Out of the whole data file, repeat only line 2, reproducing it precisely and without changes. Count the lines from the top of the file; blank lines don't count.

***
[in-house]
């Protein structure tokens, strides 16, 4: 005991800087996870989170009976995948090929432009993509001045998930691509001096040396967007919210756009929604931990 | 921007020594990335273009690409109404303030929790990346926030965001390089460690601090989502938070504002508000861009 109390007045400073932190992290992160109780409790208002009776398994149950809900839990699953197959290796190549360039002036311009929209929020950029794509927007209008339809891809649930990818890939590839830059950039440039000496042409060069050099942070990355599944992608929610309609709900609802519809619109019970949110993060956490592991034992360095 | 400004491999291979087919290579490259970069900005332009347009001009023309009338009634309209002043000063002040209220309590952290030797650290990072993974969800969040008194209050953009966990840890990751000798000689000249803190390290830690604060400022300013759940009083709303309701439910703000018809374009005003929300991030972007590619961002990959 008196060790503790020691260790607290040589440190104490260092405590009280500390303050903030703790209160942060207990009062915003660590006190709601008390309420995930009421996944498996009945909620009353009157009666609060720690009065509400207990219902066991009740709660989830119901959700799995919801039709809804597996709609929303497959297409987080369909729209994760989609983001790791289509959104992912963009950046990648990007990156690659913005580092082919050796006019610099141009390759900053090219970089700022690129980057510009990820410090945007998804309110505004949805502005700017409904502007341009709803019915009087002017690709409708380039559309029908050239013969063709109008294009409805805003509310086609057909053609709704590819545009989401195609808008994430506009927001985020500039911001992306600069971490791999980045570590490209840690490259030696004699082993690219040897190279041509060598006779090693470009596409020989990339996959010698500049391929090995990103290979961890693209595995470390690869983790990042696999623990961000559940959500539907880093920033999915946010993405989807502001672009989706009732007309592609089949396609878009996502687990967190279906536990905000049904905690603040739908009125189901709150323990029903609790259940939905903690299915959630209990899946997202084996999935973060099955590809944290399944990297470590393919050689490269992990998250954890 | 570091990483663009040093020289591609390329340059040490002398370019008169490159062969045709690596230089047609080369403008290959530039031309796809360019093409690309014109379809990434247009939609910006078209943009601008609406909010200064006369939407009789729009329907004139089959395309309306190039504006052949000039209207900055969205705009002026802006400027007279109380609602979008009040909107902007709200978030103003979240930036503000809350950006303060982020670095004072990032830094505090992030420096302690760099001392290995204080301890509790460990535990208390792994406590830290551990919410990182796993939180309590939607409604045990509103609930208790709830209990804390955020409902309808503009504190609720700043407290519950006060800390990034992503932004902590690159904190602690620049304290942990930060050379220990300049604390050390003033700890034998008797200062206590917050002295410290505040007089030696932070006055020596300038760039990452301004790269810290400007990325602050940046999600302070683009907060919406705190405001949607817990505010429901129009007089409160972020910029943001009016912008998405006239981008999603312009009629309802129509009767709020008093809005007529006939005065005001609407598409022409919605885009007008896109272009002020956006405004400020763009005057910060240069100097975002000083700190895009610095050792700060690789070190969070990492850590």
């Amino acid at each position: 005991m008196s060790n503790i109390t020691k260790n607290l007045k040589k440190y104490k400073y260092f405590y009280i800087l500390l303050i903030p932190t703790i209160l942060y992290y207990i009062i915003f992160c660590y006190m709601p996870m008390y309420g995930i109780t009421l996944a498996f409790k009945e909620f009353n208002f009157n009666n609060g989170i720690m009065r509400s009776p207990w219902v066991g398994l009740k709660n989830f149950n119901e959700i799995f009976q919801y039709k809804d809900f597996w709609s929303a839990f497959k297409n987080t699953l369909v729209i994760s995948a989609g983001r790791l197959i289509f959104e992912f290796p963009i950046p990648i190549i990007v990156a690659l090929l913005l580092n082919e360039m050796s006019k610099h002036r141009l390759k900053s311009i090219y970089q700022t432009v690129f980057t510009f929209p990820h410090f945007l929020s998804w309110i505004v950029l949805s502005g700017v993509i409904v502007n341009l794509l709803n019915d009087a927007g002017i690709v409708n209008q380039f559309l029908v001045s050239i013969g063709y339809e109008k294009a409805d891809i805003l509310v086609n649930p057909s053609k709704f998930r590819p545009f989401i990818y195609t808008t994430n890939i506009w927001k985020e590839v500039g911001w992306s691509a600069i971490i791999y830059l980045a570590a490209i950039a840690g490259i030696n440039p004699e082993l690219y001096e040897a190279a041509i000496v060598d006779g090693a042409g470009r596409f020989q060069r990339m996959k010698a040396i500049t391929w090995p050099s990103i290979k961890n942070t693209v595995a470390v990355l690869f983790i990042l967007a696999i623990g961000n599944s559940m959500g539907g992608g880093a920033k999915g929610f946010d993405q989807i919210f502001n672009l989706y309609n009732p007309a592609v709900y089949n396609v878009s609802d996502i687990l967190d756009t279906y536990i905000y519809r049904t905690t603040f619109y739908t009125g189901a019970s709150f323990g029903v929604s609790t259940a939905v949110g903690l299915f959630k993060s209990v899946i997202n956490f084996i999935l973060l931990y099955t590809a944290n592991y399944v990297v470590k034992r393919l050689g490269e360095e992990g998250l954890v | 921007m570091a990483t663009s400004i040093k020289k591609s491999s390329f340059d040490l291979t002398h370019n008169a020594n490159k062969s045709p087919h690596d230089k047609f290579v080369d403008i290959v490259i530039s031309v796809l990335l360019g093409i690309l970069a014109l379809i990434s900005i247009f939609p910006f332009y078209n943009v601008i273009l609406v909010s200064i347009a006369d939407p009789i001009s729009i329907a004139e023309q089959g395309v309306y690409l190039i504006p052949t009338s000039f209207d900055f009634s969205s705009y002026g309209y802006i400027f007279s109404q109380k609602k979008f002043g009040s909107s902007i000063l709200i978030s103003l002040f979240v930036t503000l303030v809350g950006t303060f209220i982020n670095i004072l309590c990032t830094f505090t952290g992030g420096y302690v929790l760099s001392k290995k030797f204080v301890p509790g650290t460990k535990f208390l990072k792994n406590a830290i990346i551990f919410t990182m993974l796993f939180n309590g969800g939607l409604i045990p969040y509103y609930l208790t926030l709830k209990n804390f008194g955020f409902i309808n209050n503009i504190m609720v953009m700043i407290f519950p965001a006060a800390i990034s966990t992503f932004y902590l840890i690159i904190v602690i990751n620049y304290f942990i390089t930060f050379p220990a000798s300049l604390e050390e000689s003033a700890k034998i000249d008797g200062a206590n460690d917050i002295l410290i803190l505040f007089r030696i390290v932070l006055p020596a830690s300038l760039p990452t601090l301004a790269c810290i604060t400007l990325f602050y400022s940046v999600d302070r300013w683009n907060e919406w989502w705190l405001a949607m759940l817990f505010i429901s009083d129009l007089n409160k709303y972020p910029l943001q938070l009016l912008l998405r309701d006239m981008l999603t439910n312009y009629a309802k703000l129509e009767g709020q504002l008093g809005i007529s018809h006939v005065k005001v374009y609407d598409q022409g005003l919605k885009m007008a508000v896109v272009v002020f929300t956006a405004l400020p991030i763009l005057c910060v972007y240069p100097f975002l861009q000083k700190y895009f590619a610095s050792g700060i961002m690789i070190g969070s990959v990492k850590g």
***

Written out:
């Protein structure tokens, strides 16, 4: 005991800087996870989170009976995948090929432009993509001045998930691509001096040396967007919210756009929604931990 | 921007020594990335273009690409109404303030929790990346926030965001390089460690601090989502938070504002508000861009 109390007045400073932190992290992160109780409790208002009776398994149950809900839990699953197959290796190549360039002036311009929209929020950029794509927007209008339809891809649930990818890939590839830059950039440039000496042409060069050099942070990355599944992608929610309609709900609802519809619109019970949110993060956490592991034992360095 | 400004491999291979087919290579490259970069900005332009347009001009023309009338009634309209002043000063002040209220309590952290030797650290990072993974969800969040008194209050953009966990840890990751000798000689000249803190390290830690604060400022300013759940009083709303309701439910703000018809374009005003929300991030972007590619961002990959 008196060790503790020691260790607290040589440190104490260092405590009280500390303050903030703790209160942060207990009062915003660590006190709601008390309420995930009421996944498996009945909620009353009157009666609060720690009065509400207990219902066991009740709660989830119901959700799995919801039709809804597996709609929303497959297409987080369909729209994760989609983001790791289509959104992912963009950046990648990007990156690659913005580092082919050796006019610099141009390759900053090219970089700022690129980057510009990820410090945007998804309110505004949805502005700017409904502007341009709803019915009087002017690709409708380039559309029908050239013969063709109008294009409805805003509310086609057909053609709704590819545009989401195609808008994430506009927001985020500039911001992306600069971490791999980045570590490209840690490259030696004699082993690219040897190279041509060598006779090693470009596409020989990339996959010698500049391929090995990103290979961890693209595995470390690869983790990042696999623990961000559940959500539907880093920033999915946010993405989807502001672009989706009732007309592609089949396609878009996502687990967190279906536990905000049904905690603040739908009125189901709150323990029903609790259940939905903690299915959630209990899946997202084996999935973060099955590809944290399944990297470590393919050689490269992990998250954890 | 570091990483663009040093020289591609390329340059040490002398370019008169490159062969045709690596230089047609080369403008290959530039031309796809360019093409690309014109379809990434247009939609910006078209943009601008609406909010200064006369939407009789729009329907004139089959395309309306190039504006052949000039209207900055969205705009002026802006400027007279109380609602979008009040909107902007709200978030103003979240930036503000809350950006303060982020670095004072990032830094505090992030420096302690760099001392290995204080301890509790460990535990208390792994406590830290551990919410990182796993939180309590939607409604045990509103609930208790709830209990804390955020409902309808503009504190609720700043407290519950006060800390990034992503932004902590690159904190602690620049304290942990930060050379220990300049604390050390003033700890034998008797200062206590917050002295410290505040007089030696932070006055020596300038760039990452301004790269810290400007990325602050940046999600302070683009907060919406705190405001949607817990505010429901129009007089409160972020910029943001009016912008998405006239981008999603312009009629309802129509009767709020008093809005007529006939005065005001609407598409022409919605885009007008896109272009002020956006405004400020763009005057910060240069100097975002000083700190895009610095050792700060690789070190969070990492850590």